OK, so now that I've covered my non-pc ass, let me relate a story. For those that don't know I am indeed a white male and live in the city of Cambridge. My dad was born and raised in Cambridge and I have resided there for 6 years. I live in a small condo complex. Recently, a neighbor of mine was having mental issues and called the police on me multiple times for differing reasons none of which actually happened. One time resulted in the fire department breaking down my door when I wasn't home as she called in an explosion in my unit. Was I mad? Sure, but what if there had been an explosion? What if I had been home. The scarier incident was when I answered a knock at my door and saw not 1, not 2, but 5 of Cambridge's finest outside my door. They asked to come in, asked if I was alone, told me to stay where I was, and keep my hands where they can see them. They asked if they could look around my place. I was scared and angry and when they had looked around (my place is small) they explained someone had heard a gunshot in my place. So, see, they were edgy thinking it could be true. When they saw it was false, they explained the whole thing. I was respectful and thankful despite being severely shaken and angry. They have a job to do and I respect that

Henry Louis Gates is indeed a well renowned Harvard professor who is indeed black. My only opinion of him previous to this story from reading of him in the papers was that of an elitist, no more, no less. This incident hasn't changed my opinion. From all accounts it was him that escalated the situation, not officer Crowley. I know there is racism but I hate, hate, hate playing the racism card. Think for a second if it had been an actual break in and his house was robbed or if he was home and injured. He would be up the collective asses of the CPD about that. Or, think of my situation. If had had yelled, screamed, talked about the responding officers mothers, or pulled the "do you know who I am" line? I would have been cuffed and brought in...sound familiar? And what of Sgt Crowley? If his version of the story is 100% true, which from what the few witnesses there say, it is, regardless, he will be labeled a racist for the rest of his tenure with the CPD.

The part of the whole thing that pisses me off is President Obama chirping in the way he did. First, as everyone knows, Cambridge is the prototypical East Coast liberal city. I'm guessing the CPD and CFD are well trained in racial sensitivity to a far greater degree then most. To make such blunt statements about a city's police department while not knowing the whole situation because the person with the issue is a person of color and a friend of yours is a seriously stupid move.

Thursday, July 02, 2009

The road less travelled

So, your cruising down the highway of life in your status quo lane. There's been some detours, accidents, and bumps along the way but more or less the ride has been slow and steady. Some people envy you, some pity you but most accept you for you. You're happy (you think) for the most part as you have a decent job, great friends, great family, and a roof over your head. Your highs never get too high and your lows typically not too low. You simply are you and have been for so long it's all you know any more. You keep trudging along, traveling 65 with the G.P.S. programmed for the same old same old. Then, things change...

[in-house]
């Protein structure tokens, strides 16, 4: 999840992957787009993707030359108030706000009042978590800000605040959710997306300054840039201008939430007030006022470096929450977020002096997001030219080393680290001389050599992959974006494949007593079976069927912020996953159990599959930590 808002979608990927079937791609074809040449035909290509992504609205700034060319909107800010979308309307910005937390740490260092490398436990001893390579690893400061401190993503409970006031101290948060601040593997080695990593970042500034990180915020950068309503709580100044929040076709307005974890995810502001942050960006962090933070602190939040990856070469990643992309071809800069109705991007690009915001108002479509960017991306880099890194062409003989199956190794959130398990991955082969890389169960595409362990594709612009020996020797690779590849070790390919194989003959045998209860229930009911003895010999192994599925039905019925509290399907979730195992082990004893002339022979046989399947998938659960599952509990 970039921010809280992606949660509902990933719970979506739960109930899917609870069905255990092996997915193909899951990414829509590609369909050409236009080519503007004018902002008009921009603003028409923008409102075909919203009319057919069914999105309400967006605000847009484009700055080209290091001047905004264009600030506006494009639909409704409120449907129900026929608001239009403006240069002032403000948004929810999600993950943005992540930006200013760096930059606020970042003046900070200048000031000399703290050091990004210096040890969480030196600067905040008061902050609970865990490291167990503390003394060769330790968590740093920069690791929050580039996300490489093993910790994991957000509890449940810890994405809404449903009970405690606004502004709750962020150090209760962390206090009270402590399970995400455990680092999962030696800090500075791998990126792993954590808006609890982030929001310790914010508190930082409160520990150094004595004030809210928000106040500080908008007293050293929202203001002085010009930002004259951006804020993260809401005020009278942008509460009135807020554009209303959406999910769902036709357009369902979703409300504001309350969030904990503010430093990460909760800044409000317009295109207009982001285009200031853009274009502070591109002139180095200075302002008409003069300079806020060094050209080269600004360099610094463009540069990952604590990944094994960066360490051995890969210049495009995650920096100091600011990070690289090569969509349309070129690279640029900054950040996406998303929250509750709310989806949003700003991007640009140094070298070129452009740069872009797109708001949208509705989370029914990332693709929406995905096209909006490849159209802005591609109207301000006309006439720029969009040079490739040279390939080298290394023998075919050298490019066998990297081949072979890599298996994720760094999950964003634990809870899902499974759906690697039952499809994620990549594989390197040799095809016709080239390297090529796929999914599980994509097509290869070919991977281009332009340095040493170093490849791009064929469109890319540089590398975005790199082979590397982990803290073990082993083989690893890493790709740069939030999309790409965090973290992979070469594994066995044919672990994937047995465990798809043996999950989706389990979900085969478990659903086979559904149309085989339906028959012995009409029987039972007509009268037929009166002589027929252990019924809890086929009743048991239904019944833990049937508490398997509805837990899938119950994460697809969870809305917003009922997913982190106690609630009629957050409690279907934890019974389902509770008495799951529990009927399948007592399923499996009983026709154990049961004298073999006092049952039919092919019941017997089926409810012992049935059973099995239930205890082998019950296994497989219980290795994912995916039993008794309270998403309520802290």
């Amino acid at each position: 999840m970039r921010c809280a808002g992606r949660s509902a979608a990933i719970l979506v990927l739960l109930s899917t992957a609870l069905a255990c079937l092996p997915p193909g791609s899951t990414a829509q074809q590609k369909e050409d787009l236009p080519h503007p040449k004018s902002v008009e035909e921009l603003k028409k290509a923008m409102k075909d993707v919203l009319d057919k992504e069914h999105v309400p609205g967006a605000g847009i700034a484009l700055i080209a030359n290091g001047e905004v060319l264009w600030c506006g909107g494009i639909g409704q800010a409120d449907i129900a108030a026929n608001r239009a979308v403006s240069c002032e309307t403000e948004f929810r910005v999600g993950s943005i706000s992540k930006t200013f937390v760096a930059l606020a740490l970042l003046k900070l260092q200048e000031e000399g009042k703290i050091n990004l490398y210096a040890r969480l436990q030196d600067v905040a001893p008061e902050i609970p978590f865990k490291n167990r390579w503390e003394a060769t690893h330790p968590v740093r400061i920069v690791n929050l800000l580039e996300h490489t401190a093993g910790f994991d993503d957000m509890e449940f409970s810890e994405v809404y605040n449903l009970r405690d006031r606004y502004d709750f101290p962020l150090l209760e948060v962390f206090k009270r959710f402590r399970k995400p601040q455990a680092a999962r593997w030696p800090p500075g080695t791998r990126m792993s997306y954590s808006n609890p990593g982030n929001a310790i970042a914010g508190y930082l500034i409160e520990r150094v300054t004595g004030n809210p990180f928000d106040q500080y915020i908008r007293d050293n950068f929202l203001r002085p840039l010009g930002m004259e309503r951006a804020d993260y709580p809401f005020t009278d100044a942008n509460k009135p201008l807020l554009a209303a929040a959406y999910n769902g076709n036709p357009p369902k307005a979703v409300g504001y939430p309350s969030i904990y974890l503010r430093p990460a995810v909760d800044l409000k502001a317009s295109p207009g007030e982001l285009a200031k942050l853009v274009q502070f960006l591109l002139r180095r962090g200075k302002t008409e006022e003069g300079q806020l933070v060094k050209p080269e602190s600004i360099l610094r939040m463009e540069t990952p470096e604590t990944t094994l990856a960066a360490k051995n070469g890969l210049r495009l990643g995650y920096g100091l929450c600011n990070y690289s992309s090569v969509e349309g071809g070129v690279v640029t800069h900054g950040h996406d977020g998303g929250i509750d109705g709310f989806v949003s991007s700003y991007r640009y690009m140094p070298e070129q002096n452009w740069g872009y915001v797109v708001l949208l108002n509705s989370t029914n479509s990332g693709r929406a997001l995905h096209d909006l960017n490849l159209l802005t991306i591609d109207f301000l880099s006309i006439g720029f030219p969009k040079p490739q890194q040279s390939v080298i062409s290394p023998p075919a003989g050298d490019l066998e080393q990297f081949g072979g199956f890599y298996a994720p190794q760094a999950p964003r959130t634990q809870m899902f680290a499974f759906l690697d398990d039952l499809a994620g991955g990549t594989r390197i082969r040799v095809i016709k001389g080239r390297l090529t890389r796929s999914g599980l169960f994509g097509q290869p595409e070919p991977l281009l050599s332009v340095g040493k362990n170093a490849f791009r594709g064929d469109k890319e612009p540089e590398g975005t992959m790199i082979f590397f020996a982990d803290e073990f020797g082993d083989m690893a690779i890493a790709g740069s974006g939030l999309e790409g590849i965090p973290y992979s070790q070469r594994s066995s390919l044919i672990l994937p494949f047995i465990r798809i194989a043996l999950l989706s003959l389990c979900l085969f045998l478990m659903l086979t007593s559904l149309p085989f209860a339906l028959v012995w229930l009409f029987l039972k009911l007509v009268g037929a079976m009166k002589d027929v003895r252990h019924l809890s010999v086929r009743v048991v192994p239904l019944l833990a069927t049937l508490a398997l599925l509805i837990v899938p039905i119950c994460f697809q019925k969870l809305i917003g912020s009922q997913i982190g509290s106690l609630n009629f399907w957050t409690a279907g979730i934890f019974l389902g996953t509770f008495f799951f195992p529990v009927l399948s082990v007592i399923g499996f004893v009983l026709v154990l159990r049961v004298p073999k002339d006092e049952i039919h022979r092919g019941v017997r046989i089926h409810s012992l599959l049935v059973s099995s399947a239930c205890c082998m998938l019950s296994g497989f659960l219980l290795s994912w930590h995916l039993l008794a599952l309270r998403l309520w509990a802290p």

Something happens that changes everything. You swerve into an unknown lane trying to avoid something and you end up somewhere unexpected. It happens. You weren't expected it to happen. You weren't ready for it to happen. But it did. You're heading somewhere you're not used to. You struggle to stay on this route as you don't recognize the landscape or the landmarks. You fight your every instinct to get back to your status quo lane but you start realizing that, hmm, maybe this the road I've been looking for, even if I didn't know it. You relax, you accept it, you enjoy it, you maybe even love it. It becomes part of your life. You've taken a new off ramp on that highway of life, veered out of your status quo lane and into the H.O.V. lane of change. It has become your new status quo. Suddenly, out of the blue, you hit a road block and everything changes again

After some time to recover from this crash, you get back on the road you knew by heart in your old status quo lane. You think about that alternate route now and then and wonder was it just a passing fancy? A fad? Something you thought was a better way but only seemed that way on the surface? You miss the new route as it had become as much a part of your life as waking up and going to bed. But true to form you shrug your shoulders, set the cruise control for 65, program the G.P.S. for same old same old and continue on that familiar path that was, if briefly, interrupted. Destination; life